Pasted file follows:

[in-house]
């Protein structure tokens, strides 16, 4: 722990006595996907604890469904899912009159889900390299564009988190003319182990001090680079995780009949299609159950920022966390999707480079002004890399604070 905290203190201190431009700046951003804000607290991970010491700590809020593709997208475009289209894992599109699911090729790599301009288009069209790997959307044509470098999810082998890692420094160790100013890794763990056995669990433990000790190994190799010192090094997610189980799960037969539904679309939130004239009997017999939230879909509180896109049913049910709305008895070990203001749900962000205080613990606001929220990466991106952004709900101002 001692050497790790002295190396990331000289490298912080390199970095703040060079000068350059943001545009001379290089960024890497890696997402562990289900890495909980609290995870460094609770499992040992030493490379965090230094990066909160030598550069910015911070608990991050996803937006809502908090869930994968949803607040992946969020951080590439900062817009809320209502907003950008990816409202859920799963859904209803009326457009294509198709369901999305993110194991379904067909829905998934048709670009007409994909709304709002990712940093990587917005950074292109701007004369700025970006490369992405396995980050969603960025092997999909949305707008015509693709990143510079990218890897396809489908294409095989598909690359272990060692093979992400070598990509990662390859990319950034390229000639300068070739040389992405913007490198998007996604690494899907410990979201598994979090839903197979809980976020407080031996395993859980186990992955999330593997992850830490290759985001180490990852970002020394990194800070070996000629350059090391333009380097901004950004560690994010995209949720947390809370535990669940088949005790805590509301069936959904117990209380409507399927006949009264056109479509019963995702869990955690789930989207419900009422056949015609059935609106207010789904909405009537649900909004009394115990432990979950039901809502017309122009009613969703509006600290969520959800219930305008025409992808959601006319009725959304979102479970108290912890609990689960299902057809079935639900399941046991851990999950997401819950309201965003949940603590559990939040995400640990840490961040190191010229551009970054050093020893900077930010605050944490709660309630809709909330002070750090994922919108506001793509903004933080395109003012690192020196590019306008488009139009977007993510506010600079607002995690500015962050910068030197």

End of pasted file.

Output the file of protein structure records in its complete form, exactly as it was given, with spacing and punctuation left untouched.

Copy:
[in-house]
């Protein structure tokens, strides 16, 4: 722990006595996907604890469904899912009159889900390299564009988190003319182990001090680079995780009949299609159950920022966390999707480079002004890399604070 905290203190201190431009700046951003804000607290991970010491700590809020593709997208475009289209894992599109699911090729790599301009288009069209790997959307044509470098999810082998890692420094160790100013890794763990056995669990433990000790190994190799010192090094997610189980799960037969539904679309939130004239009997017999939230879909509180896109049913049910709305008895070990203001749900962000205080613990606001929220990466991106952004709900101002 001692050497790790002295190396990331000289490298912080390199970095703040060079000068350059943001545009001379290089960024890497890696997402562990289900890495909980609290995870460094609770499992040992030493490379965090230094990066909160030598550069910015911070608990991050996803937006809502908090869930994968949803607040992946969020951080590439900062817009809320209502907003950008990816409202859920799963859904209803009326457009294509198709369901999305993110194991379904067909829905998934048709670009007409994909709304709002990712940093990587917005950074292109701007004369700025970006490369992405396995980050969603960025092997999909949305707008015509693709990143510079990218890897396809489908294409095989598909690359272990060692093979992400070598990509990662390859990319950034390229000639300068070739040389992405913007490198998007996604690494899907410990979201598994979090839903197979809980976020407080031996395993859980186990992955999330593997992850830490290759985001180490990852970002020394990194800070070996000629350059090391333009380097901004950004560690994010995209949720947390809370535990669940088949005790805590509301069936959904117990209380409507399927006949009264056109479509019963995702869990955690789930989207419900009422056949015609059935609106207010789904909405009537649900909004009394115990432990979950039901809502017309122009009613969703509006600290969520959800219930305008025409992808959601006319009725959304979102479970108290912890609990689960299902057809079935639900399941046991851990999950997401819950309201965003949940603590559990939040995400640990840490961040190191010229551009970054050093020893900077930010605050944490709660309630809709909330002070750090994922919108506001793509903004933080395109003012690192020196590019306008488009139009977007993510506010600079607002995690500015962050910068030197």